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Liszt:Fantasie Und Fuge CD


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1. Fantasie Und Fuge Uber Den Choral Ad Nos, Ad Salutarem Undam, S259 - Garrick Ohlsson
2. Sonata in B Minor, S178 - Garrick Ohlsson

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Review

Ohlsson attends equally to the work's forceful and lyrical aspects(and the latter are considerable during the Adagio). --IRR,June'11

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Most Helpful Customer Reviews on Amazon.com (beta)

Amazon.com: 3 reviews
5 of 5 people found the following review helpful
Brillliant!! Mind Boggling! 9 Jan 2012
By Piano lover Bob - Published on Amazon.com
Format: Audio CD Verified Purchase
This great recording has been out for about two months now. I have been listening and listening to it. I have read the overwhelmingly great reviews from Fanfare, BBC, and Gramophone. I,like many others know the Liszt Sonata very well, have heard Ohlsson play it at Lincoln Center in NY, (it was awesome). But I did not know the Fantasie and Fugue, transcribed by Busoni and wanted to become more familiar with it. It is a wonderful work. Being originally written by Lizt for the organ,it is massive in its texture - much of it is very dense.
I mentiion this because it could be badly played as just a bunch of heavy. thick chords!! It take a great pianist like Ohlsson to properly 'voice' the chords - he is constantly finding which notes are essential to bring out to define the harmonic structure that transition the piece to its next section. There are times in the last fugal section where Ohlsson brings out the bass line, under huge left hand chords, while the right hand is very rapidly playing its own cascading chords. Its brilliant, thrilling!

As for the Liszt Sonata I have to paraphrase Fanfare's Music Magazine. They say, I believe, that the Liszt Sonata has been recorded 175 times!!!! What could one more recording possibly have too say they distinguishes it from the others? Well, just listen, Mr. Ohlsson has done it! The drama, the endless soft shading of the pianissimos (soft) notes is incdredible. The dramatic siilences,then the feverishh fugue at the end is staggering.....until the final chords just die away. The sonata can be played as a strictly flashy work with a lot of runs. Or it can be played as a great work of drama, as Mr. Ohlsson plays it.
1 of 1 people found the following review helpful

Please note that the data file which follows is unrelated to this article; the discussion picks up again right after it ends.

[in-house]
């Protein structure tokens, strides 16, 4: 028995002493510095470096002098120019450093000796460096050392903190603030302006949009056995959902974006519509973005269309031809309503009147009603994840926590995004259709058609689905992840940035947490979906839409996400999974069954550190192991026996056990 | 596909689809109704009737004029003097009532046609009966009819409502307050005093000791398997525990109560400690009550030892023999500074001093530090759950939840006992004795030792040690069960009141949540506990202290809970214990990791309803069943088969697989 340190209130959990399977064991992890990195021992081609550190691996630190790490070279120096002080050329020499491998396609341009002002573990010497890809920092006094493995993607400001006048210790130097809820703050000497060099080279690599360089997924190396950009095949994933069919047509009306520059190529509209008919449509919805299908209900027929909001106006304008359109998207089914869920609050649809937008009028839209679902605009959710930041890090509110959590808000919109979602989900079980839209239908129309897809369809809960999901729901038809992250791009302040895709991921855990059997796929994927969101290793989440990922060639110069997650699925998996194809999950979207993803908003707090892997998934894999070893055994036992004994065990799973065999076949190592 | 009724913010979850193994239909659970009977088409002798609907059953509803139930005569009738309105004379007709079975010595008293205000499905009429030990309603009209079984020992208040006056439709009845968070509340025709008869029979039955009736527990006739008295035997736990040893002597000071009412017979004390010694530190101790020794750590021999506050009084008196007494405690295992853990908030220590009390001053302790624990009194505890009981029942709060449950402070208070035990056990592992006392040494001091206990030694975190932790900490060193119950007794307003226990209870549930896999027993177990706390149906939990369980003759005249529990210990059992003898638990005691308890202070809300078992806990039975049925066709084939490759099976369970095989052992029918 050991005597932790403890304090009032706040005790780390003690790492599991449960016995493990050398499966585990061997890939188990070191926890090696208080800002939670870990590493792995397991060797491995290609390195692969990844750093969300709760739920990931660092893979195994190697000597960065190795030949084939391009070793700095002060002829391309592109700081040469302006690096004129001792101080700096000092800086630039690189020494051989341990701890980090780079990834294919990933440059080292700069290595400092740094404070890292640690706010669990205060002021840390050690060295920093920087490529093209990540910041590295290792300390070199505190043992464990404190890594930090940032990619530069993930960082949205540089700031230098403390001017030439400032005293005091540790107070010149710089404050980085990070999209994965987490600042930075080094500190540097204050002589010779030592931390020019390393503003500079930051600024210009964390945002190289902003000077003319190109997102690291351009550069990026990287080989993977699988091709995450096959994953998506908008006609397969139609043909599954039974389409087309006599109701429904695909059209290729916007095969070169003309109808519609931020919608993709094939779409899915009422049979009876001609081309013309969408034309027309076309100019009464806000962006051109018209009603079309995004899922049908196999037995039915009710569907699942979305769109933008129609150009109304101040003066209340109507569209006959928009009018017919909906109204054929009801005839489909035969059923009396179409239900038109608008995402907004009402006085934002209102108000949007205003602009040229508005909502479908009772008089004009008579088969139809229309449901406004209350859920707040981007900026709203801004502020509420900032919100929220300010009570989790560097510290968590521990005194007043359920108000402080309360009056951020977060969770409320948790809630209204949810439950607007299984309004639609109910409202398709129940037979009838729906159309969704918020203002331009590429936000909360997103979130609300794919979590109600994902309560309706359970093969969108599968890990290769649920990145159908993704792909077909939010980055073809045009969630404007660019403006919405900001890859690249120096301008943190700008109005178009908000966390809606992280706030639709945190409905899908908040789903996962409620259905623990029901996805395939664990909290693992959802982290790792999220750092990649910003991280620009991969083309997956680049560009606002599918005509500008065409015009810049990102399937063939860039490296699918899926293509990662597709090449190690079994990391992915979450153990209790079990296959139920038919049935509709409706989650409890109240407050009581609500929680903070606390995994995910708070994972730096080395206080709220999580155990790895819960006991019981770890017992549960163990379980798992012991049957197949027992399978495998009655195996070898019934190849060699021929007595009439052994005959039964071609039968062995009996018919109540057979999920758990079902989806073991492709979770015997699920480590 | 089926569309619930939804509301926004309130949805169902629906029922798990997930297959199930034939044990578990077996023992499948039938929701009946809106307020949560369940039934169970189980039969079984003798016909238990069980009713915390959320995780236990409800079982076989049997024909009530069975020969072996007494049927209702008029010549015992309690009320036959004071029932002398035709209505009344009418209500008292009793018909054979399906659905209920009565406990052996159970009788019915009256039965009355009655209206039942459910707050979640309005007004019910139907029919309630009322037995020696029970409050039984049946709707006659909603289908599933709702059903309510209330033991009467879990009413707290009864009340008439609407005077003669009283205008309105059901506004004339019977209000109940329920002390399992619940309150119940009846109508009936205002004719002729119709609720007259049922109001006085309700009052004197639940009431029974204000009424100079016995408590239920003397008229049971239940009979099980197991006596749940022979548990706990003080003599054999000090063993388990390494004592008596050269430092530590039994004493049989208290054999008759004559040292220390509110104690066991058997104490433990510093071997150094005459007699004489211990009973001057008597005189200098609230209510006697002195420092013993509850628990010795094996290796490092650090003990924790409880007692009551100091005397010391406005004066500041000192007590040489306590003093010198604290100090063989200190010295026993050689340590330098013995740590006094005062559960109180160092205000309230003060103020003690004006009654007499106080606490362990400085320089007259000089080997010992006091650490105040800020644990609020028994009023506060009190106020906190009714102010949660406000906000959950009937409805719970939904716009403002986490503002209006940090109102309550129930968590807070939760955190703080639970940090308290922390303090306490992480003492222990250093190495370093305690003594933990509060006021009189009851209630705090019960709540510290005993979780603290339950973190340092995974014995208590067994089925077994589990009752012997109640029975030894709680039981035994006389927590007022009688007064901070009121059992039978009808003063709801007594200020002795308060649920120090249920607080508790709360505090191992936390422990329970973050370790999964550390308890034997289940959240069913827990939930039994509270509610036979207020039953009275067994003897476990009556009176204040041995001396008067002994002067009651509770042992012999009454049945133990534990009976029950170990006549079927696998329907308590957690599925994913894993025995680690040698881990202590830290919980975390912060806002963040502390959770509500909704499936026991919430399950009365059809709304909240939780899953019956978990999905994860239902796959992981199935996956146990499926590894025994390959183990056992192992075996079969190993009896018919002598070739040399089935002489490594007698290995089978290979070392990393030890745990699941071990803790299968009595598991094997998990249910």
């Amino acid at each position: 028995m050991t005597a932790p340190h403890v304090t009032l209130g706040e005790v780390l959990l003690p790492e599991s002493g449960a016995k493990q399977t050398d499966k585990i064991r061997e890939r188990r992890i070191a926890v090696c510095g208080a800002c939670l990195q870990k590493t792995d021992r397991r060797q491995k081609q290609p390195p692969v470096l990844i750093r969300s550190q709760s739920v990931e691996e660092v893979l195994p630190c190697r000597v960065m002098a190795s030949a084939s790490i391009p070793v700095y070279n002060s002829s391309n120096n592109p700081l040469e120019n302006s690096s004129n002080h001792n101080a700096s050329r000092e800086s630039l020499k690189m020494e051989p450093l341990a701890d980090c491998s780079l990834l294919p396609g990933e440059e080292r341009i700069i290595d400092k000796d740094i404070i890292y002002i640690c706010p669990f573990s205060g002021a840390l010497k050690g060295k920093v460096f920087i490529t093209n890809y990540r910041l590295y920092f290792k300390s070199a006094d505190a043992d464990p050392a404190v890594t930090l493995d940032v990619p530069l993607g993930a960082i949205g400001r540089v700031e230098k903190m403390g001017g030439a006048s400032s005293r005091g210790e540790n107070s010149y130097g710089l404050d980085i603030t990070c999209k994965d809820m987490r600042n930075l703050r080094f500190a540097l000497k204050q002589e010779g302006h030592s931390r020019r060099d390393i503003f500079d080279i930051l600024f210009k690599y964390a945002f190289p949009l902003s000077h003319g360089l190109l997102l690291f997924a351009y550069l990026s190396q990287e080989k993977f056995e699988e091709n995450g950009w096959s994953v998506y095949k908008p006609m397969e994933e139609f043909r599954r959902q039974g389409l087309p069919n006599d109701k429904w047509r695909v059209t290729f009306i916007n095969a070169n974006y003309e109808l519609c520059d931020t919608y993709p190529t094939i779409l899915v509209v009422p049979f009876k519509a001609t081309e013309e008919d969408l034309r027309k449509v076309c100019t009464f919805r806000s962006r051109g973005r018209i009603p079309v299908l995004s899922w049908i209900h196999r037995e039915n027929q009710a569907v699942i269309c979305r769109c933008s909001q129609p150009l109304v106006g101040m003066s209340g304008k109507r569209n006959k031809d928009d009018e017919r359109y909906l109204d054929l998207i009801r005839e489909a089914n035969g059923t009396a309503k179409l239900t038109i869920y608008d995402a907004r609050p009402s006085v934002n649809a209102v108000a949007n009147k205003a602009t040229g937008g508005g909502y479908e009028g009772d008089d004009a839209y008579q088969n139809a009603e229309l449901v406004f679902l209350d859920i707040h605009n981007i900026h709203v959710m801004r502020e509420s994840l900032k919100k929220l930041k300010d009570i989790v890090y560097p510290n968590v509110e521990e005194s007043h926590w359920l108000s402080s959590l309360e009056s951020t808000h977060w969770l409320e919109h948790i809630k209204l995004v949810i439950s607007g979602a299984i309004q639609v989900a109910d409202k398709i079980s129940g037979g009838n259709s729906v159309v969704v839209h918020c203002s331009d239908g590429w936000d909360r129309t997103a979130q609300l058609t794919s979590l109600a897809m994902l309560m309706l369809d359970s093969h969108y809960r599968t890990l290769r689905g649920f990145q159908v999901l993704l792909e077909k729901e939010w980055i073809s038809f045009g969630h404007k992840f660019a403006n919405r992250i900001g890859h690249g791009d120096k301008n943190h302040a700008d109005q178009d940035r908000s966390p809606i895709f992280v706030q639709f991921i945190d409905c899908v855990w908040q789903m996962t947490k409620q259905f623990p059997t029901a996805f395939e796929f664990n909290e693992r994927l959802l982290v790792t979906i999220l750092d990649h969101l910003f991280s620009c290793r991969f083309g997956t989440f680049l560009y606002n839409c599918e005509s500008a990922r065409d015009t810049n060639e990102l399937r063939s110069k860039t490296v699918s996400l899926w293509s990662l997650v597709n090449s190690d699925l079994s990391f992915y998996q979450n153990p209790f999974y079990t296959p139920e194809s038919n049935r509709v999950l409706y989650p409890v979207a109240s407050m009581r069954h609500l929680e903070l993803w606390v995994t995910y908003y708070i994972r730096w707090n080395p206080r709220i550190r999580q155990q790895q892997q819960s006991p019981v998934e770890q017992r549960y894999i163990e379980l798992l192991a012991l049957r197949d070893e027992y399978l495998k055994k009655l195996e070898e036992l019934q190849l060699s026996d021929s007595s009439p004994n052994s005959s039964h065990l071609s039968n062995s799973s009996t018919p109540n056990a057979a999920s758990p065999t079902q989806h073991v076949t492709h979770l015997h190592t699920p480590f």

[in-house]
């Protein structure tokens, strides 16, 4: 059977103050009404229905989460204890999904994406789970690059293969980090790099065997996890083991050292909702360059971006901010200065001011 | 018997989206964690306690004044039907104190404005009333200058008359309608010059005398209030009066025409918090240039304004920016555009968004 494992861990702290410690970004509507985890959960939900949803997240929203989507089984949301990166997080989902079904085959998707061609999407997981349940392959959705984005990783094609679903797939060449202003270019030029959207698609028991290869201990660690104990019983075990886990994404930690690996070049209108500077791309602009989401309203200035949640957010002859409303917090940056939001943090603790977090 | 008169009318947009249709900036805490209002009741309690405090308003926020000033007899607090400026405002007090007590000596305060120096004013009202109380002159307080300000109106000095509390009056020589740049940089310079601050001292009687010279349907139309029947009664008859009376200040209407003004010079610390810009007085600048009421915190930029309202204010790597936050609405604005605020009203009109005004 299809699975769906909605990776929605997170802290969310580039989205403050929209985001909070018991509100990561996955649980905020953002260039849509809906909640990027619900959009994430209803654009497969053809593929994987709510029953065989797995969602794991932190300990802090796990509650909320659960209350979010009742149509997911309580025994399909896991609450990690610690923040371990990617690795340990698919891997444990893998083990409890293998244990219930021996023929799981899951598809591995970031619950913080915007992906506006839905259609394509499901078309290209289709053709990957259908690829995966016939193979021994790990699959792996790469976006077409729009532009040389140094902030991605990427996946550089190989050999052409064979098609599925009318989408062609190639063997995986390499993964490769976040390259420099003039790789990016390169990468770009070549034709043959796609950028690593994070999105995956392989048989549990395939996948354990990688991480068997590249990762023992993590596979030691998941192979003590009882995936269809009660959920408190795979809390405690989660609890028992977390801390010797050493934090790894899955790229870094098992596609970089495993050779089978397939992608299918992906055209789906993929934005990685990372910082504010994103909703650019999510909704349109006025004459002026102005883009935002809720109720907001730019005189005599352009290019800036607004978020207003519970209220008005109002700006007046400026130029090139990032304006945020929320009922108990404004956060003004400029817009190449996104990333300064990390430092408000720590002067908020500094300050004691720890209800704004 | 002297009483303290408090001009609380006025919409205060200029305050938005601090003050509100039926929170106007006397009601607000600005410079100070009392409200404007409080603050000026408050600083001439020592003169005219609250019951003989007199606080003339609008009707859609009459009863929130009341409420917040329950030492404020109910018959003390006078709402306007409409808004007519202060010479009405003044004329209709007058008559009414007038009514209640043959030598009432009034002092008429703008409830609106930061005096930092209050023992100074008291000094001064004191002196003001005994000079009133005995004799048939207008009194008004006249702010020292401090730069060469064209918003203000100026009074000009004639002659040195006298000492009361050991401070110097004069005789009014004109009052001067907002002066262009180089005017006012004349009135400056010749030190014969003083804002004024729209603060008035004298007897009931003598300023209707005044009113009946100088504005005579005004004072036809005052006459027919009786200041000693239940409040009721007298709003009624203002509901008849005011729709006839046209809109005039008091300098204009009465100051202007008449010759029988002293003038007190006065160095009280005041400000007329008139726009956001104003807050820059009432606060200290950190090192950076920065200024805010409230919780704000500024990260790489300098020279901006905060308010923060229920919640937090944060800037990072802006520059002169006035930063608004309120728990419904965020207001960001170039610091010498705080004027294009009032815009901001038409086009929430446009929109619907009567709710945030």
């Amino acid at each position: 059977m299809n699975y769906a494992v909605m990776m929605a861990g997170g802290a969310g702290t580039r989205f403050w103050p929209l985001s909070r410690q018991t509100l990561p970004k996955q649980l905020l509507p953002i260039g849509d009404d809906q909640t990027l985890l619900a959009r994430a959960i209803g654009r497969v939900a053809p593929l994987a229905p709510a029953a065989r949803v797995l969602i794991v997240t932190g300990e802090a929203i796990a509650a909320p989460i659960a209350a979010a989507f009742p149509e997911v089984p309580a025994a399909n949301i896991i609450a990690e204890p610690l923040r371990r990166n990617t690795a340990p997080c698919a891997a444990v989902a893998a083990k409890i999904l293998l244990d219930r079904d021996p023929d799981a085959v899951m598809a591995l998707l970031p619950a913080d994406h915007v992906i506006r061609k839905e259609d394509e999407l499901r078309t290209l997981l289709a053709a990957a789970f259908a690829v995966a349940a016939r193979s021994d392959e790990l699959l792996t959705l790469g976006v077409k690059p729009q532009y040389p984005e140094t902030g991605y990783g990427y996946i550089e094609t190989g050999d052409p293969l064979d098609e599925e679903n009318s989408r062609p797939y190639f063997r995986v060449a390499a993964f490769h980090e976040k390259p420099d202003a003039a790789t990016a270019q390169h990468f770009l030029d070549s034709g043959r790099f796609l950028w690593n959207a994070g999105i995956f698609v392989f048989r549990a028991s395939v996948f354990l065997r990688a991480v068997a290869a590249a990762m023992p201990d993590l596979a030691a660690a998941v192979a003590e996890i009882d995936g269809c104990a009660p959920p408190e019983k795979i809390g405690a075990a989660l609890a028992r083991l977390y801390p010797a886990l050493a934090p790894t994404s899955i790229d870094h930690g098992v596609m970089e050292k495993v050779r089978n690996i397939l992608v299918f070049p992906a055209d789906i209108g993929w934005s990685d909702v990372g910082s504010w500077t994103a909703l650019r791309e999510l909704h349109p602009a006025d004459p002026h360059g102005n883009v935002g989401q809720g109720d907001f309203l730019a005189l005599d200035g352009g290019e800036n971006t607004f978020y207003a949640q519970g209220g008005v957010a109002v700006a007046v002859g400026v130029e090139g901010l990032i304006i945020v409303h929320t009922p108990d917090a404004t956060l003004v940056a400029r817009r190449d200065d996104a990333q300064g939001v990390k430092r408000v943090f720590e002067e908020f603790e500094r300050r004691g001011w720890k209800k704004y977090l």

Garrick Ohlsson plays Liszt 7 May 2012
By M. Stanley - Published on Amazon.com
Format: Audio CD Verified Purchase
In March, 2012, we heard Garrick Ohlsson perform an entire program of Lizst's music, and the Fantasie, and the Sonata in b were both included in the first part of the recital. The sonata was performed just before the intermission and Ohlsson's interpretation was masterful, clear, passionate, and romantic in every sense of the word. The audience was far from uneducated and Ohlsson received a long standing ovation at the end of the sonata and before the intermission. Most unusual in my experience. This CD echoes almost perfectly that electrifying experience except that one is not in the presence of the actual performance. But the music is there and the strength and passion and understanding of Liszt's music all come through beautifully. Ohlsson makes sense of Liszt...not easy to do since I think Liszt is usually made into a big overly sensual mess, frequently played by pianists too fast and too loudly in order to show off their technique. Ohlsson turns the music into a strong fabric of luscious sound, a waterfall of crashing notes that suddenly metamorphose into one heart-stoppingly delicate, simple melody with ease. It all comes though on this CD. All I can say is that as a pianist, I always thought I should like Liszt but didn't really. After hearing Ohlsson's interpretation, especially of the B minor Sonata, I've learned a lot. I bought this CD after the Ohlsson recital and I'm glad I did. Strike while the iron is hot! And this is a Hot Iron! Five Stars on this superior CD all the way! A strong pianist, true artist, great music.